Bill Rinaldo of Scotland Yards was recognized recently by Florida Golf News for his service to the game and junior golf.
Scotland Yards owner and builder Bill Rinaldo didn't necessarily set out to start a state junior golf program. It just kind of happened.
In 1994, Rinaldo's daughter, Robin, was playing events in the American Junior Golf Association. Her travels led to a conversation one day between Rinaldo and Mark Brazel of the AJGA. The two discussed the need for regional or state competitions.
Soon thereafter, a conversation with World Woods Golf Club pro Stan Cook sealed the deal. Cook had an opening on the Brooksville course for an event on New Year's Day. Rinaldo figured why not go for it.
Five years later, Rinaldo's Florida Junior Golf Association is the leading state junior golf association in the country. Rinaldo was recognized for his commitment to the game earlier this month.
Florida Golf News named Rinaldo as the first recipient of its Service to the Game Award. The award will be given annually for "significant achievement to the betterment of golf in Florida."
While the award is nice, Rinaldo's satisfaction comes from working with young golfers and helping them earn college scholarships.
"I'm pretty honored. But you don't do these kind of things with awards in mind," said Rinaldo, a member of the Professional Golfers Association. "When you do get one, you think, "that was neat.' "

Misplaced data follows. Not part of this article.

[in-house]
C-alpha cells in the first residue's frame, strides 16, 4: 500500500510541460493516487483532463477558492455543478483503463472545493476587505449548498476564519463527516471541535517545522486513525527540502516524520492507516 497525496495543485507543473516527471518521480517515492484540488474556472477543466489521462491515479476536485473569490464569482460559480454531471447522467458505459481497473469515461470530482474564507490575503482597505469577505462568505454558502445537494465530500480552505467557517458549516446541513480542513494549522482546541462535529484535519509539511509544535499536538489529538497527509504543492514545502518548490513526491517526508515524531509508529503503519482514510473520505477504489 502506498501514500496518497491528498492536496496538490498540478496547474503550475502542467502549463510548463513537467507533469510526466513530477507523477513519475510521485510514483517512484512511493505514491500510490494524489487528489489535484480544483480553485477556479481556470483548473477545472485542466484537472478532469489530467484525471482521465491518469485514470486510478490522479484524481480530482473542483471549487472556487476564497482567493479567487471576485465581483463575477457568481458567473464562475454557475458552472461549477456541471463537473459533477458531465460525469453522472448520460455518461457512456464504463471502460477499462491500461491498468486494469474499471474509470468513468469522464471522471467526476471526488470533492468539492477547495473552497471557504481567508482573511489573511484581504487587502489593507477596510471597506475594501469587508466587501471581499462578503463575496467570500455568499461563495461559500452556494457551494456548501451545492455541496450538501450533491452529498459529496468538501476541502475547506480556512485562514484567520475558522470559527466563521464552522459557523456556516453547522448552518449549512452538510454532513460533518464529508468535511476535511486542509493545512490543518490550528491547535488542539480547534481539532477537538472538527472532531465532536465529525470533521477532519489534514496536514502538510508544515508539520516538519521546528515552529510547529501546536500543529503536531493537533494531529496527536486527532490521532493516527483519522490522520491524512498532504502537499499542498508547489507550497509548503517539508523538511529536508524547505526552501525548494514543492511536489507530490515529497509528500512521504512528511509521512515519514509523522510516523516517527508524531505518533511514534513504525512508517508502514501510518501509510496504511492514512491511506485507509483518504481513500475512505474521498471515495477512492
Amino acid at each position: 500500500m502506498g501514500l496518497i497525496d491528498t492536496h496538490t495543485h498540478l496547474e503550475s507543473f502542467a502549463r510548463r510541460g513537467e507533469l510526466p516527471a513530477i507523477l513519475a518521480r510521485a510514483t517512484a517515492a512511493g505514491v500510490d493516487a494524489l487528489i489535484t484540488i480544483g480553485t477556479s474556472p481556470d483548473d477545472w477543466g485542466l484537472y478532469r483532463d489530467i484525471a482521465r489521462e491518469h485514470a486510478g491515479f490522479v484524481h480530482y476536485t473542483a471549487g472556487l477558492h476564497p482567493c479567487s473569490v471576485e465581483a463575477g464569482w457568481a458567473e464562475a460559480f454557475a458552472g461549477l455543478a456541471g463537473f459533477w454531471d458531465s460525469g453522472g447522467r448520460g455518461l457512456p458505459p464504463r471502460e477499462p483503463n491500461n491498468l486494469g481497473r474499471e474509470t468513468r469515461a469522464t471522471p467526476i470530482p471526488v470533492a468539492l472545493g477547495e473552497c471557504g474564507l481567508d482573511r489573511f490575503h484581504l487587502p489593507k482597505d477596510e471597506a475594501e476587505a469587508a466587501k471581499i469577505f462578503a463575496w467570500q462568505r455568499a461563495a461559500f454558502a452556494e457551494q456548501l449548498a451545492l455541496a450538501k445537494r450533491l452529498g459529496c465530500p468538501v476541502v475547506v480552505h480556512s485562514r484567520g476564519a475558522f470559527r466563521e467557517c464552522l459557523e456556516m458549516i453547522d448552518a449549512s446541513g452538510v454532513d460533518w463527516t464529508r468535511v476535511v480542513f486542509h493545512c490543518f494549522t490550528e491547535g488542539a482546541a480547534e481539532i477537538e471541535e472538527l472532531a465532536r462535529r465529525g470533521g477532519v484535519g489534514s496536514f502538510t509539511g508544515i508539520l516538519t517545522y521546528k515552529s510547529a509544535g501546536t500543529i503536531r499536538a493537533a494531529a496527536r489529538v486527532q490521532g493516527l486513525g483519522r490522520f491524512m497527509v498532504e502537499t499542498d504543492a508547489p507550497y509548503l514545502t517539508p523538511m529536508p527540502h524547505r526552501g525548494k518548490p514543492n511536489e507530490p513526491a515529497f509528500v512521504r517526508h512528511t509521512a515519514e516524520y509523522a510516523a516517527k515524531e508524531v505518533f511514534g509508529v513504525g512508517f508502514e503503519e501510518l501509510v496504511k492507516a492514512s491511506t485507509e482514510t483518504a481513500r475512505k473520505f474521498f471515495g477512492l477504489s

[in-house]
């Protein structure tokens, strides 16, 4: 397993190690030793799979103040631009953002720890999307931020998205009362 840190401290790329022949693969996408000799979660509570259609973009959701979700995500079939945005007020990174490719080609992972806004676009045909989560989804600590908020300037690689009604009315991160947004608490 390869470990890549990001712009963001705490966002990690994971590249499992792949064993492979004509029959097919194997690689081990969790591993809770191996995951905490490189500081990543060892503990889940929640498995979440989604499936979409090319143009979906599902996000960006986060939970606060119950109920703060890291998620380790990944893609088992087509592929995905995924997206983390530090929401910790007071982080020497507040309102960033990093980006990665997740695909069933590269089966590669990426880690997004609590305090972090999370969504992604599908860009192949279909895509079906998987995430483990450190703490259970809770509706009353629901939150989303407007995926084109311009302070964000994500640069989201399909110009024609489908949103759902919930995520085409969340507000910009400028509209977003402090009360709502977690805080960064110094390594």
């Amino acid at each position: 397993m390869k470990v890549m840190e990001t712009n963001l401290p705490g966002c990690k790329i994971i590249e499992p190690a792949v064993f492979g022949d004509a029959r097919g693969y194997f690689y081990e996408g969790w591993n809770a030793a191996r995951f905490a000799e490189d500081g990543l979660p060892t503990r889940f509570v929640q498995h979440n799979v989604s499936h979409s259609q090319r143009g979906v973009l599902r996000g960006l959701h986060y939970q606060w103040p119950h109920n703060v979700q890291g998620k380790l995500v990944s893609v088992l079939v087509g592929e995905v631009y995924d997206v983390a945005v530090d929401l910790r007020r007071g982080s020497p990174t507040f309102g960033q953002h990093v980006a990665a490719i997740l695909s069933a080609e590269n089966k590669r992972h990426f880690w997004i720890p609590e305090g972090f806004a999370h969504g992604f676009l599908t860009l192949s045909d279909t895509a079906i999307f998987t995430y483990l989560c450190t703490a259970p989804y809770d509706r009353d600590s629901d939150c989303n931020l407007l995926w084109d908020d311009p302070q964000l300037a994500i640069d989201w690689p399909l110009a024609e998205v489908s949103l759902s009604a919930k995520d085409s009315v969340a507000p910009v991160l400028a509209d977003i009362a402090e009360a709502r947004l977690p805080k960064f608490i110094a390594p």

The FJGA has grown and so has the talent level. Some of the association's former players include 1999 U.S. Amateur champion David Gossett and PGA Tour player Brent Schwartzrock.
The FJGA has grown so much that Rinaldo is inundated with requests to play. In a recent event at the University of Florida, Rinaldo received 211 entries for 96 spots.
"It's so difficult to tell a young person that they can't play," said the 52-year-old Rinaldo.
"No one likes to turn kids away, we keep adding more tournaments. We've gone from one a month to two a month except for June and July."
Rinaldo makes shaping young people's lives look easy.
While an award is nice, the tournament chairman for the North Florida Senior Open is more interested in spreading the love of golf.
"We are trying to establish some benefactors in the FJGA to get some underprivileged kids in an event," Rinaldo said. "And we need to get more girls involved in the sport. If the parents knew that there were about 650 unused college scholarships the year before last, they would jump on the opportunity.
"Besides, what other sport can you play and take throughout your life? Golf is something we can use in the business world. I know men who have advanced their careers because they are good golfers. The boss likes to play with a guy who helps him win."